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After 5 years in captivity, Shalit is back home

Freed Israeli soldier Gilad Shalit has arrived in his northern Israeli hometown, his first day of freedom after more than five years in Hamas captivity.

He took off with his family for home Tuesday, leaving Tel Nof air base for the town of Mitzpe Hila. The helicopter carrying him landed near the town. He made his way by car from the helipad to the village and was whisked into his home.

In the Gaza and the West Bank, jubilant Palestinians greeted the return of prisoners.

Greeted along the road by hundreds of chanting and flag-waving supporters, people in the Galilee town laid out white roses and hung banners to welcome him back, erupting in joy at the return of the young man who became an international cause célèbre.

"The commanders and soldiers of the IDF respect you and are proud of your tenacity and resilience throughout these years. We will continue to support you for as long as you need," Lt. Gen. Benny Gantz, the Israel Defense Forces chief of general staff said in a statement.

"On behalf of your fellow soldiers, who carry on their shoulders your generation's guardianship of the country, whether in the land, sea or air, in their offices or in the field, throughout the country, whether in their tanks, or artillery batteries, in their planes or in their ships -- in the name of the whole of the IDF, I congratulate you and your family upon your return to us."

Shalit was released Tuesday morning in exchange for 1,027 Palestinian prisoners, given medical checks that showed him to be in good health, and flown to an air force base to meet his family.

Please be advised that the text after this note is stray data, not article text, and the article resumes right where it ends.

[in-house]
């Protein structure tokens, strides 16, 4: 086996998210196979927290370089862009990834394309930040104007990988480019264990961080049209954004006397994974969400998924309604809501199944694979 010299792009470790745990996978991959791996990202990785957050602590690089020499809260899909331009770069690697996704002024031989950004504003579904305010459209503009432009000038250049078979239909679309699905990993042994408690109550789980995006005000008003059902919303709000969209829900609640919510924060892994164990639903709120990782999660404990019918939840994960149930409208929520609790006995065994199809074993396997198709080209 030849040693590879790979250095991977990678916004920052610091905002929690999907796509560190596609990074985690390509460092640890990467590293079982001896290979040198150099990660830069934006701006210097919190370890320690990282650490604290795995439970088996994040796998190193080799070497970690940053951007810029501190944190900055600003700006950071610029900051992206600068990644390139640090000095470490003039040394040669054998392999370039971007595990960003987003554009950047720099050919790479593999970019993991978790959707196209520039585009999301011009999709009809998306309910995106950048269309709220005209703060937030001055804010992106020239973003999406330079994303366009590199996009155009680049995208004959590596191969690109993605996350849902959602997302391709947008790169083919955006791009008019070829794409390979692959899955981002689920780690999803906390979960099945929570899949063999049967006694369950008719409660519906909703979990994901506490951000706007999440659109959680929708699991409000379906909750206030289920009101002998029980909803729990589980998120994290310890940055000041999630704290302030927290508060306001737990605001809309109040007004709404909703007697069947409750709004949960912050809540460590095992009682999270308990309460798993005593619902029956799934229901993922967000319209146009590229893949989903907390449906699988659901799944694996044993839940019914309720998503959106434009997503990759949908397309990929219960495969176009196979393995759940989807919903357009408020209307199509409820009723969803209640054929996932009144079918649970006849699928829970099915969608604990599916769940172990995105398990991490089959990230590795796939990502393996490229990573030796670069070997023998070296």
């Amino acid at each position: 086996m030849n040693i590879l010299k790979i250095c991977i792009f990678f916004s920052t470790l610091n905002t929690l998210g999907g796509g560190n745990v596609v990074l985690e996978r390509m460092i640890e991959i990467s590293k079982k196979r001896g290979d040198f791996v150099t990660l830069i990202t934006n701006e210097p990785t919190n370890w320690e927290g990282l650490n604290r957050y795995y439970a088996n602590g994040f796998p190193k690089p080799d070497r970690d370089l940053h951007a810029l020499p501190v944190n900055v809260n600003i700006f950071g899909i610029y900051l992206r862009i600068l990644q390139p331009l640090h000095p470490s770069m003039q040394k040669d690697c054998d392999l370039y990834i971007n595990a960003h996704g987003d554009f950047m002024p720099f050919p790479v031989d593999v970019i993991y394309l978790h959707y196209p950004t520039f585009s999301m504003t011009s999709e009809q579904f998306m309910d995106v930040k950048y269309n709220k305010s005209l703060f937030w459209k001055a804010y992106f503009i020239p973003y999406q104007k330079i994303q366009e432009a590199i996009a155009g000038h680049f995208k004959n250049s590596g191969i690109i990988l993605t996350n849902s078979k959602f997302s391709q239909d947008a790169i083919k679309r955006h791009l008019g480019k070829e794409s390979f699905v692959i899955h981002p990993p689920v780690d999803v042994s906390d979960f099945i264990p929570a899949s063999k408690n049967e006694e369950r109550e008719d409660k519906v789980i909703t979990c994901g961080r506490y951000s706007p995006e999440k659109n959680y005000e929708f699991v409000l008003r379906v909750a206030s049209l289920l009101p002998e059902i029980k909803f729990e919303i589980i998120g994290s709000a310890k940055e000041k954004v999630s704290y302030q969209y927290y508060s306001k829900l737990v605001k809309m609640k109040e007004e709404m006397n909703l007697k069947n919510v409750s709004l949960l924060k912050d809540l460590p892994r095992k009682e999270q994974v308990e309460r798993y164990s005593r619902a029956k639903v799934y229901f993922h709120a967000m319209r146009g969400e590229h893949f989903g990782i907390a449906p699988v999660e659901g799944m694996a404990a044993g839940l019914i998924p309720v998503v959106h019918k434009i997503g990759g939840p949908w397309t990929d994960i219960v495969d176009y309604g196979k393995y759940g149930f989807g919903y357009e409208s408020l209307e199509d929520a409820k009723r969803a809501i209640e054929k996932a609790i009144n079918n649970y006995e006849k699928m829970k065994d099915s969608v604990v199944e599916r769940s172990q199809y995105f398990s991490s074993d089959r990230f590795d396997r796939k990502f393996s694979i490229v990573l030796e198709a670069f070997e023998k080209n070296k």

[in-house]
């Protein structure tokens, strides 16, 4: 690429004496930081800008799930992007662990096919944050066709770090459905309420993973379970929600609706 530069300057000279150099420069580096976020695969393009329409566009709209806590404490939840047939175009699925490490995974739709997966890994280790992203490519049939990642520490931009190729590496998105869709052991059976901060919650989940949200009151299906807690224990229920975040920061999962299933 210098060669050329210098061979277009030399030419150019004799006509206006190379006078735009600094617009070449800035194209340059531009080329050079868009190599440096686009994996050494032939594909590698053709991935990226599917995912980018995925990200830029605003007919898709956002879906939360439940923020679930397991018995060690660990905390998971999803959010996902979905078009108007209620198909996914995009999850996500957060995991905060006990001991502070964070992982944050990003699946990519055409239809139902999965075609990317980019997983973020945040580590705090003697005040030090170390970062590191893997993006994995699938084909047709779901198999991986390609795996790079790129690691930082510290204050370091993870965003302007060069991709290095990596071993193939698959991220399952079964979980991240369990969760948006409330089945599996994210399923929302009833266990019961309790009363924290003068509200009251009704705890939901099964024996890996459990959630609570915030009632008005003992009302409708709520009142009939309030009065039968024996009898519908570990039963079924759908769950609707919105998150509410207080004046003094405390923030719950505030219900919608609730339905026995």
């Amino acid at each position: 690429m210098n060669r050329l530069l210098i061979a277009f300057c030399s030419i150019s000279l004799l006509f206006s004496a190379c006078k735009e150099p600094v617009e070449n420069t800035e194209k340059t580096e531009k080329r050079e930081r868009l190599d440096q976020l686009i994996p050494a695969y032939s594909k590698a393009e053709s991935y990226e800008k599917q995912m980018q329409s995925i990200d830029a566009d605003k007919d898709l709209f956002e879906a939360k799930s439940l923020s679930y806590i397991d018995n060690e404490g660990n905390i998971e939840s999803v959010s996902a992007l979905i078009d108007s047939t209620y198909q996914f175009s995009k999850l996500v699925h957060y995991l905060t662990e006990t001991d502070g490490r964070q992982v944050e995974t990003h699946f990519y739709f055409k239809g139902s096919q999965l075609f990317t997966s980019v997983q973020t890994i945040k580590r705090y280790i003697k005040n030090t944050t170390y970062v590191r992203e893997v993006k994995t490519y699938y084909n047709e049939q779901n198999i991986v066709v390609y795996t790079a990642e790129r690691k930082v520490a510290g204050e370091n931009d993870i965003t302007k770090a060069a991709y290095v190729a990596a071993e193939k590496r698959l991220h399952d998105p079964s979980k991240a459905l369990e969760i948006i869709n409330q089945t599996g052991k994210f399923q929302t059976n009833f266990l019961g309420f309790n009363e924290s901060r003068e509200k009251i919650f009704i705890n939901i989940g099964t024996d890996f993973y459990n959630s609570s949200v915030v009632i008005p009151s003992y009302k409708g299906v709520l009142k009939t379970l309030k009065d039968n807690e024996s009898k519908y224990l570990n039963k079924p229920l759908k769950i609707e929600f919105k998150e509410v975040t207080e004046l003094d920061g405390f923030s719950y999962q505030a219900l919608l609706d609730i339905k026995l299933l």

The helicopter ride to Tel Nof air base, where he was reunited with his family, was "very emotional for Gilad," IDF spokesman Brig.Gen.Yoav Mordechai said.

Shalit's father grabbed him in a bear hug, held him tight and kissed him as they were reunited. The father told Israeli television earlier it was the happiest day of his life.

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He was cleared to go home after a second round of medical checks on Tuesday, the IDF said.

Shalit learned about a week ago that he was going to be released, though he "felt it for the last month," he told Egyptian television after his release.

"I missed my family. I missed going out and meeting people," he said in the emotional interview, where he appeared pale, tired, tense, and sometimes out of breath, although he was seated in a chair.

"I hope this deal will move the peace process forward," he told Shahira Amin of Egyptian TV, saying he would be glad if the remaining Palestinian prisoners are released "as long as they do not go back to fighting Israel."